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Mortality and early growth in England, France, and Sweden


  • Nils-Petter Lagerloef

    (Concordia University)


We set up an open-economy, three-country version of the endogenous- mortality model of Lagerloef (forthcoming in the International Economic Review). The model is calibrated to pre-industrial mortality data from England, France and Sweden. Fitting parameters to match observed rates of correlation in mortality rates, the model can also account for: (1) differences in the volatility of mortality rates; and (2) differences in the timing of the industrial revolution.

Suggested Citation

  • Nils-Petter Lagerloef, 2002. "Mortality and early growth in England, France, and Sweden," Macroeconomics 0212010, EconWPA.
  • Handle: RePEc:wpa:wuwpma:0212010

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    References listed on IDEAS

    1. Oded Galor & Omer Moav, 2002. "Natural Selection and the Origin of Economic Growth," The Quarterly Journal of Economics, Oxford University Press, vol. 117(4), pages 1133-1191.
    2. Jones Charles I., 2001. "Was an Industrial Revolution Inevitable? Economic Growth Over the Very Long Run," The B.E. Journal of Macroeconomics, De Gruyter, vol. 1(2), pages 1-45, August.
    3. Gary D. Hansen & Edward C. Prescott, 2002. "Malthus to Solow," American Economic Review, American Economic Association, vol. 92(4), pages 1205-1217, September.
    4. Kogel, Tomas & Prskawetz, Alexia, 2001. "Agricultural Productivity Growth and Escape from the Malthusian Trap," Journal of Economic Growth, Springer, vol. 6(4), pages 337-357, December.
    5. Kalemli-Ozcan, Sebnem & Ryder, Harl E. & Weil, David N., 2000. "Mortality decline, human capital investment, and economic growth," Journal of Development Economics, Elsevier, vol. 62(1), pages 1-23, June.
    6. Galor, Oded & Mountford, Andrew, 2002. "Why are a Third of People Indian and Chinese? Trade, Industrialization and Demographic Transition," CEPR Discussion Papers 3136, C.E.P.R. Discussion Papers.
    7. David N. Weil & Oded Galor, 1999. "From Malthusian Stagnation to Modern Growth," American Economic Review, American Economic Association, vol. 89(2), pages 150-154, May.
    8. Daron Acemoglu & Simon Johnson & James A. Robinson, 2001. "The Colonial Origins of Comparative Development: An Empirical Investigation," American Economic Review, American Economic Association, vol. 91(5), pages 1369-1401, December.
    9. Stephen J. Kunitz, 1983. "Speculations on the European Mortality Decline," Economic History Review, Economic History Society, vol. 36(3), pages 349-364, August.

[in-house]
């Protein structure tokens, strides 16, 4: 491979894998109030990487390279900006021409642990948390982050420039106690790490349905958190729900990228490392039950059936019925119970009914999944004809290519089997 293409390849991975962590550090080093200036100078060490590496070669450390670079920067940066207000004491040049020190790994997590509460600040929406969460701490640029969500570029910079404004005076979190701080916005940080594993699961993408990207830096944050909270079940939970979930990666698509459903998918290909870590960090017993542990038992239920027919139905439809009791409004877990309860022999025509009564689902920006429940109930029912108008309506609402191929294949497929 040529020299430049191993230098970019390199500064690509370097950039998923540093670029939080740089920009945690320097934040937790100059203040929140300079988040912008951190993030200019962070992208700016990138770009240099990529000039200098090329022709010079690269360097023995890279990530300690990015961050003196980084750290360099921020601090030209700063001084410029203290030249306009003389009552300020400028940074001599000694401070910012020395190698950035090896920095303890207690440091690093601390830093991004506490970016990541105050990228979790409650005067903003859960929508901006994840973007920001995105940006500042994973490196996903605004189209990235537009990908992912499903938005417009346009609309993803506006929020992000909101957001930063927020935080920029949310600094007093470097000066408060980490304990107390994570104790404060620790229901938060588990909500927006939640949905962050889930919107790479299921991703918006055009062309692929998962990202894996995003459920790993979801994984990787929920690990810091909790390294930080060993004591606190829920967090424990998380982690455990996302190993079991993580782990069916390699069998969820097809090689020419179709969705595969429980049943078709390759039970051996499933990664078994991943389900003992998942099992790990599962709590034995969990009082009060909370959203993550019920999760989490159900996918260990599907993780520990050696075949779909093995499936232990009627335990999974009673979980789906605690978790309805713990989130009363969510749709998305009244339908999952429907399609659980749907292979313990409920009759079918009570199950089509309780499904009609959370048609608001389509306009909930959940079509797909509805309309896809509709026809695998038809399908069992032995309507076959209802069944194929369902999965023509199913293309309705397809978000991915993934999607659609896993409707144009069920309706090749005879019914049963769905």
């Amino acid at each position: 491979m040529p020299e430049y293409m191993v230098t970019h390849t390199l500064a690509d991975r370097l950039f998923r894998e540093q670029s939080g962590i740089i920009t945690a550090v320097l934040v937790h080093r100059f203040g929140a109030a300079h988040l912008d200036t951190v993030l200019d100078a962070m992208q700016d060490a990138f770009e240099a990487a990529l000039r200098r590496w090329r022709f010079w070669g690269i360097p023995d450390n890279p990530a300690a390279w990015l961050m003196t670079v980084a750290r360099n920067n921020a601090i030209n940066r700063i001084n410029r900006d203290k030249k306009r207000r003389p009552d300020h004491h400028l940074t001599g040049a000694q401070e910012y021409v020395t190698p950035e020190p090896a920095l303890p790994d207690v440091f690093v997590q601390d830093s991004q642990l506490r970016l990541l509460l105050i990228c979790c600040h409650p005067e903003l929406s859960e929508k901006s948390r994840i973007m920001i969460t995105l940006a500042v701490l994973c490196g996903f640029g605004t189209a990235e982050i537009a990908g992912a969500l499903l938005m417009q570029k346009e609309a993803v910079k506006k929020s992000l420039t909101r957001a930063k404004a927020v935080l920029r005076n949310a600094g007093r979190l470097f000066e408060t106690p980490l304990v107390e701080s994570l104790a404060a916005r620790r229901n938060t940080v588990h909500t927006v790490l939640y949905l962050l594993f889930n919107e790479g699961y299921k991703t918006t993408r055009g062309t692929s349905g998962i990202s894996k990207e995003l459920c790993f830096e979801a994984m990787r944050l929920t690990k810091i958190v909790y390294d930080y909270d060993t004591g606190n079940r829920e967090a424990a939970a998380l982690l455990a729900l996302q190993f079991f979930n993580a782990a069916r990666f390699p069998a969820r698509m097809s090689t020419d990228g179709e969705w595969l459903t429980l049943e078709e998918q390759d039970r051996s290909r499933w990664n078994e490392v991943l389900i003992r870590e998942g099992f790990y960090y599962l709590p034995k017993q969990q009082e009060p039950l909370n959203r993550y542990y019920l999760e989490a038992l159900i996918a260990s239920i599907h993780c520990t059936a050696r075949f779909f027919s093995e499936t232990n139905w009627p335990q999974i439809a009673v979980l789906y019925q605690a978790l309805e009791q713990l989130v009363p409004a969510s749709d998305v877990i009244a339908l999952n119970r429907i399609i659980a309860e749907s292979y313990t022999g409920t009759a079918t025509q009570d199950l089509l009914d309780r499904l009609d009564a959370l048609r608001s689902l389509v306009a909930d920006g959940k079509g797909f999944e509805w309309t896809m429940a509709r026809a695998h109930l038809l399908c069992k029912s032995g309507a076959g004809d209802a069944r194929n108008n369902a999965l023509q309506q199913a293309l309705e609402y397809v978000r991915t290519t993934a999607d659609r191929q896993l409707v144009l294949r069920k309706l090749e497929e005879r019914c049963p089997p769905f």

10. Glaeser, Edward L & Mare, David C, 2001. "Cities and Skills," Journal of Labor Economics, University of Chicago Press, vol. 19(2), pages 316-342, April.
    11. Fogel, Robert William, 1993. "New findings on secular trends in nutrition and mortality: Some implications for population theory," Handbook of Population and Family Economics,in: M. R. Rosenzweig & Stark, O. (ed.), Handbook of Population and Family Economics, edition 1, volume 1, chapter 9, pages 433-481 Elsevier.
    12. Tamura, Robert, 1996. "From decay to growth: A demographic transition to economic growth," Journal of Economic Dynamics and Control, Elsevier, vol. 20(6-7), pages 1237-1261.
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    Cited by:

    1. Strulik, Holger, 2008. "Geography, health, and the pace of demo-economic development," Journal of Development Economics, Elsevier, vol. 86(1), pages 61-75, April.
    2. Wilde, Joshua, 2012. "How substitutable are fixed factors in production? evidence from pre-industrial England," MPRA Paper 39278, University Library of Munich, Germany.
    3. Holger Strulik, 2005. "Geography, Health, and Demo-Economic Development," Discussion Papers 05-15, University of Copenhagen. Department of Economics.

    More about this item


    Mortality; growth; Malthus;

    JEL classification:

    • I12 - Health, Education, and Welfare - - Health - - - Health Behavior
    • J13 - Labor and Demographic Economics - - Demographic Economics - - - Fertility; Family Planning; Child Care; Children; Youth
    • N33 - Economic History - - Labor and Consumers, Demography, Education, Health, Welfare, Income, Wealth, Religion, and Philanthropy - - - Europe: Pre-1913
    • O10 - Economic Development, Innovation, Technological Change, and Growth - - Economic Development - - - General


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